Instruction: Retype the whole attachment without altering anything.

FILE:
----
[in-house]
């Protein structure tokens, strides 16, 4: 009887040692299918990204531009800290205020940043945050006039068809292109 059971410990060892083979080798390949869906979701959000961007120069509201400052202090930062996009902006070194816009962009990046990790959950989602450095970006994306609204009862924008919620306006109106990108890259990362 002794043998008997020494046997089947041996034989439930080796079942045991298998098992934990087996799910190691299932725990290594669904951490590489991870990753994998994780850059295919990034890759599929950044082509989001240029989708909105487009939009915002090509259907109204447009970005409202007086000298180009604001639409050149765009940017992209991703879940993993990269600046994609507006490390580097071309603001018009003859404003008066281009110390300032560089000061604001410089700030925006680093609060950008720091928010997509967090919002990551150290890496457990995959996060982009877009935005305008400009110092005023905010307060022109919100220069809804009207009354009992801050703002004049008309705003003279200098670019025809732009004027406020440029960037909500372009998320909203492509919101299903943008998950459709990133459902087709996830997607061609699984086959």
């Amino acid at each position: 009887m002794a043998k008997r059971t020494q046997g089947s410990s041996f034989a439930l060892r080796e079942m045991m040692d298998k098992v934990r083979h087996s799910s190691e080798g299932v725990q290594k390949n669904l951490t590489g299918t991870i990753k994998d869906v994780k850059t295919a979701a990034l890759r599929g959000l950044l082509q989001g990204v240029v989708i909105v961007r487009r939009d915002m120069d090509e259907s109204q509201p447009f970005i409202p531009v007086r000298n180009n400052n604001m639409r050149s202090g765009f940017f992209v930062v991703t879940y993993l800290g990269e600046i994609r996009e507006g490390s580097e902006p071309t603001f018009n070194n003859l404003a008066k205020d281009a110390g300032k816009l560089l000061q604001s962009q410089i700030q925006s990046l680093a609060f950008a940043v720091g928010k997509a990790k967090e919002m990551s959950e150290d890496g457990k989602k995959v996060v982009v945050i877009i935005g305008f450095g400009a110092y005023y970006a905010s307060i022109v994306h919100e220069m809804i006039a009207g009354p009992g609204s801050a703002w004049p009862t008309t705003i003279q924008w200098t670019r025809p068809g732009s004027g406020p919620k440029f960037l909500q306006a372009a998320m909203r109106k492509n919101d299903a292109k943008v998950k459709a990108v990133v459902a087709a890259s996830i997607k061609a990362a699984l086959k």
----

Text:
[in-house]
């Protein structure tokens, strides 16, 4: 009887040692299918990204531009800290205020940043945050006039068809292109 059971410990060892083979080798390949869906979701959000961007120069509201400052202090930062996009902006070194816009962009990046990790959950989602450095970006994306609204009862924008919620306006109106990108890259990362 002794043998008997020494046997089947041996034989439930080796079942045991298998098992934990087996799910190691299932725990290594669904951490590489991870990753994998994780850059295919990034890759599929950044082509989001240029989708909105487009939009915002090509259907109204447009970005409202007086000298180009604001639409050149765009940017992209991703879940993993990269600046994609507006490390580097071309603001018009003859404003008066281009110390300032560089000061604001410089700030925006680093609060950008720091928010997509967090919002990551150290890496457990995959996060982009877009935005305008400009110092005023905010307060022109919100220069809804009207009354009992801050703002004049008309705003003279200098670019025809732009004027406020440029960037909500372009998320909203492509919101299903943008998950459709990133459902087709996830997607061609699984086959």
């Amino acid at each position: 009887m002794a043998k008997r059971t020494q046997g089947s410990s041996f034989a439930l060892r080796e079942m045991m040692d298998k098992v934990r083979h087996s799910s190691e080798g299932v725990q290594k390949n669904l951490t590489g299918t991870i990753k994998d869906v994780k850059t295919a979701a990034l890759r599929g959000l950044l082509q989001g990204v240029v989708i909105v961007r487009r939009d915002m120069d090509e259907s109204q509201p447009f970005i409202p531009v007086r000298n180009n400052n604001m639409r050149s202090g765009f940017f992209v930062v991703t879940y993993l800290g990269e600046i994609r996009e507006g490390s580097e902006p071309t603001f018009n070194n003859l404003a008066k205020d281009a110390g300032k816009l560089l000061q604001s962009q410089i700030q925006s990046l680093a609060f950008a940043v720091g928010k997509a990790k967090e919002m990551s959950e150290d890496g457990k989602k995959v996060v982009v945050i877009i935005g305008f450095g400009a110092y005023y970006a905010s307060i022109v994306h919100e220069m809804i006039a009207g009354p009992g609204s801050a703002w004049p009862t008309t705003i003279q924008w200098t670019r025809p068809g732009s004027g406020p919620k440029f960037l909500q306006a372009a998320m909203r109106k492509n919101d299903a292109k943008v998950k459709a990108v990133v459902a087709a890259s996830i997607k061609a990362a699984l086959k």